Michaella McCollum wanted to die on being told in prison mum had stroke
Convicted drug smuggler Michaella McCollum has spoken of the trauma she put her mother through, which resulted in a mini-stroke after her arrest in Peru in 2013.
The 26-year-old from Dungannon, Co Tyrone, was jailed for trying to smuggle 11kg of cocaine worth £1.5m out of Peru, along with her accomplice Melissa Reid from Scotland.
The pair, who were dubbed the Peru Two, were arrested as they tried to fly to Spain from the South American country's capital Lima in August 2013.
Both women were sentenced to six years and eight months in prison, but were freed in 2016.
An extract of her book, You'll Never See Daylight Again, which goes on sale this Thursday, was published by the Mail On Sunday and reveals the horrendous living conditions McCollum experienced while in custody. Following her initial arrest McCollum was detained in the headquarters of the narcotics division of the Peruvian National Police - Dirando - and was locked in a pitch dark cell infested with cockroaches.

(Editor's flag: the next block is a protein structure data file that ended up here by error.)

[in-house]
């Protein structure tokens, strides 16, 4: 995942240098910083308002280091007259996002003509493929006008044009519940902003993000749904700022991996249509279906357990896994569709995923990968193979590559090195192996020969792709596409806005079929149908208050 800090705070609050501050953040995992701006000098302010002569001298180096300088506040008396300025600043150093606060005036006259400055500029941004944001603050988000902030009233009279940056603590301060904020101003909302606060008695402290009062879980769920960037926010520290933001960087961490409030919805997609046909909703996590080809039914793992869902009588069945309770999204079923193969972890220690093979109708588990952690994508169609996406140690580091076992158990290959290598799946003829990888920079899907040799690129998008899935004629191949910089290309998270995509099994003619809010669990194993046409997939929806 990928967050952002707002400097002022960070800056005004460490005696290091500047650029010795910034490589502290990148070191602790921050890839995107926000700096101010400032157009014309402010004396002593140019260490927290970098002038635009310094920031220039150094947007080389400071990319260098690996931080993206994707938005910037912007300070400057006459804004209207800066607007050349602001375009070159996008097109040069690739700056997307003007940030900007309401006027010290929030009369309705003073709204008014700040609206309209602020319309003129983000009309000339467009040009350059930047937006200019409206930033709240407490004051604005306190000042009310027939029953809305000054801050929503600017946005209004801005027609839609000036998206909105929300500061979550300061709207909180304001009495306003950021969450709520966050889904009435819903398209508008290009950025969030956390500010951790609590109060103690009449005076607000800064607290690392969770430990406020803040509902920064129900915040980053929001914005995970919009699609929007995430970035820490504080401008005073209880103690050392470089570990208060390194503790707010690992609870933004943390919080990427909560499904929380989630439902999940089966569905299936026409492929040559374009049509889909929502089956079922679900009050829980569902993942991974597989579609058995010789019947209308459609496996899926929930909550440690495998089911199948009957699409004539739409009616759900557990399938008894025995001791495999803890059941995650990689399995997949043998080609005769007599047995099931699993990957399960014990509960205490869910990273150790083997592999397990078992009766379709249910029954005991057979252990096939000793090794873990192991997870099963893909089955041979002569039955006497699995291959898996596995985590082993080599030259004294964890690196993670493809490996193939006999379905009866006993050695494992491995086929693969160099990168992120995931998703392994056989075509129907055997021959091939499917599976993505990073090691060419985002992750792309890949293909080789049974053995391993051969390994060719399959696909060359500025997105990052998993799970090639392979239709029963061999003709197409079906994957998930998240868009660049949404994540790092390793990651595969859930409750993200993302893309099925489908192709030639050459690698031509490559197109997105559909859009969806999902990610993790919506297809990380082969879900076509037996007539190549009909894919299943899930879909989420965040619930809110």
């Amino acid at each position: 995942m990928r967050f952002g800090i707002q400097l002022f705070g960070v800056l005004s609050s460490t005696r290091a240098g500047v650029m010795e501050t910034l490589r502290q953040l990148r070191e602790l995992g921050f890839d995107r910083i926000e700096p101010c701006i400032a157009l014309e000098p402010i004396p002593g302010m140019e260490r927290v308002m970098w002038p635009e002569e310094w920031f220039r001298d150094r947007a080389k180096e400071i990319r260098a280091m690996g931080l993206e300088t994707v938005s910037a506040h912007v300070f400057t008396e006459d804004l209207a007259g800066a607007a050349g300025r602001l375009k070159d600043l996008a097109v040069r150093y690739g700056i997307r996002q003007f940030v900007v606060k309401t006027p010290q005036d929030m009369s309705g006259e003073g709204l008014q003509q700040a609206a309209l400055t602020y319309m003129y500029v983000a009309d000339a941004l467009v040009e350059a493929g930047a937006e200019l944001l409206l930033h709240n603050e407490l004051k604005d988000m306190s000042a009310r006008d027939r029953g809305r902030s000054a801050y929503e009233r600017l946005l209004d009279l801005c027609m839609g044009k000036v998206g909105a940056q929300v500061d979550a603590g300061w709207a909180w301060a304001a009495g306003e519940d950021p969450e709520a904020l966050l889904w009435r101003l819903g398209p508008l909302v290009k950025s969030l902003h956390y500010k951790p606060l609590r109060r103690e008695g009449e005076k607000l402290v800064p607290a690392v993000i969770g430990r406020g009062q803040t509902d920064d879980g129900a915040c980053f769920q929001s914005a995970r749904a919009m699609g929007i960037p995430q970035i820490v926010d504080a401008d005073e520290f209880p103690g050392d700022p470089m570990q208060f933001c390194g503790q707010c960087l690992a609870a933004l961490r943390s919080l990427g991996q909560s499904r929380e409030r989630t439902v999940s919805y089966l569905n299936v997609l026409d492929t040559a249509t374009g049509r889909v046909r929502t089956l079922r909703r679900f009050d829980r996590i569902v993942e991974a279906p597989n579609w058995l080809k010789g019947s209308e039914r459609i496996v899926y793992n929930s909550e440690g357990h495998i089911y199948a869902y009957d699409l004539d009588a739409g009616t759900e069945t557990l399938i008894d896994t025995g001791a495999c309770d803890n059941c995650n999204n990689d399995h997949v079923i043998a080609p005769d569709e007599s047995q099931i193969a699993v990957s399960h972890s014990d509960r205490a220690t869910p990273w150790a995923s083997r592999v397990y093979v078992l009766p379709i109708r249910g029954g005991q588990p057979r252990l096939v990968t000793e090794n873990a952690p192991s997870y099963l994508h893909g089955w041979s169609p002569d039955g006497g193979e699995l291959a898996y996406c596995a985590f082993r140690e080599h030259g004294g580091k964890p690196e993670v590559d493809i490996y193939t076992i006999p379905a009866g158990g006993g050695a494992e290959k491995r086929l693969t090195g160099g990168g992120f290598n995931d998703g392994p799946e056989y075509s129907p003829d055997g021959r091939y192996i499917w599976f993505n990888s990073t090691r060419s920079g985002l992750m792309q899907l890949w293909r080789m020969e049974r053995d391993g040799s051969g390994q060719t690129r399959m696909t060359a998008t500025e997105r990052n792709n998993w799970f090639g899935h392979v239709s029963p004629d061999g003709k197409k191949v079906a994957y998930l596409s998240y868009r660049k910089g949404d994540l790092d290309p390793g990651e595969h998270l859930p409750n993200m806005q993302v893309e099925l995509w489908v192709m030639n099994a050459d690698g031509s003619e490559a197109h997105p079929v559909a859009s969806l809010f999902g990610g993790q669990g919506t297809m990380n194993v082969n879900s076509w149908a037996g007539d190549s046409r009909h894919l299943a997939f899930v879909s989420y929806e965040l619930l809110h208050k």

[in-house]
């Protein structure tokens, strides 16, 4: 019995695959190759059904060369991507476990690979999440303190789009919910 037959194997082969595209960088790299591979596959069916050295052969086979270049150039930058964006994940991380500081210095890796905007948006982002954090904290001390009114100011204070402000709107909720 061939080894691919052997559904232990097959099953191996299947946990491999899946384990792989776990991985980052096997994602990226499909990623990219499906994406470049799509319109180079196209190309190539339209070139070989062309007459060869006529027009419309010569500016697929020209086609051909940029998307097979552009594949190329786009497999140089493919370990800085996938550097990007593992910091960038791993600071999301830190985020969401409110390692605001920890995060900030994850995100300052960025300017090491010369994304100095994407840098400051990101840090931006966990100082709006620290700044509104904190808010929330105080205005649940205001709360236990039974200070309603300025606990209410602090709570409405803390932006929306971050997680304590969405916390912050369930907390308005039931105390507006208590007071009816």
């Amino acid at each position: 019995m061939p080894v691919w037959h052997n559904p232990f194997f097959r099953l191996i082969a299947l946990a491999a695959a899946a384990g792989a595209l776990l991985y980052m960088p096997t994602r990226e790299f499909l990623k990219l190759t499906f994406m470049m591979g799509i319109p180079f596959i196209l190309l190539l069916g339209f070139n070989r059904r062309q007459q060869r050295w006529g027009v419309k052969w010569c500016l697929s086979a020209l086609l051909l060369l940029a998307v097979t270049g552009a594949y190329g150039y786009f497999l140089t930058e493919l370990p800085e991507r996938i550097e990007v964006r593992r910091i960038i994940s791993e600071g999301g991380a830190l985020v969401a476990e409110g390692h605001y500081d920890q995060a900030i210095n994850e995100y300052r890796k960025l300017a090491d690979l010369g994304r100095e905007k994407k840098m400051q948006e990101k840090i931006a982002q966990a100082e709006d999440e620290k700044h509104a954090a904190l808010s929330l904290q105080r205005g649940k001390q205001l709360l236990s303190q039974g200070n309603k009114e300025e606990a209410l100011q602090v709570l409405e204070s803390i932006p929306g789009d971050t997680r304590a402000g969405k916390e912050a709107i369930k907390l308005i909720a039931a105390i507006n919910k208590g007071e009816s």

"I woke up in the pitch black, shivering. As my eyes adjusted I sensed something ominous - something moving.
"I could hear them before I saw them: 40 or 50 cockroaches, each one two or three inches long, scurrying above my head and around my feet. I started screaming hysterically."
Describing the bathroom facilities at Dirando, McCollum said a hole in the ground was used as a toilet and a jug filled with water was her shower. That same jug was used for drinking water and to wash waste down the toilet hole.
Before her court appearance McCollum was told she had a visitor.
Her brother Keith had flown from Northern Ireland to Peru to support his sister but told her the news about their mother.
She says in the book extract. "'How is Mum?' I asked Keith. 'Does she hate me?' 'She's not been well', he replied. 'She had to go to hospital'. 'No! What's wrong?'
"'What's wrong?' he repeated, fixing me with his eyes. 'You're asking me that, Michaella? She's been so sick with worry that she had a mini-stroke'.
"I stared at him, processing the words. All the discomfort of the previous days meant nothing compared with the trauma I'd put my adored mum through.
"What kind of daughter was I? If I could have taken my own life there and then, I'd have done it."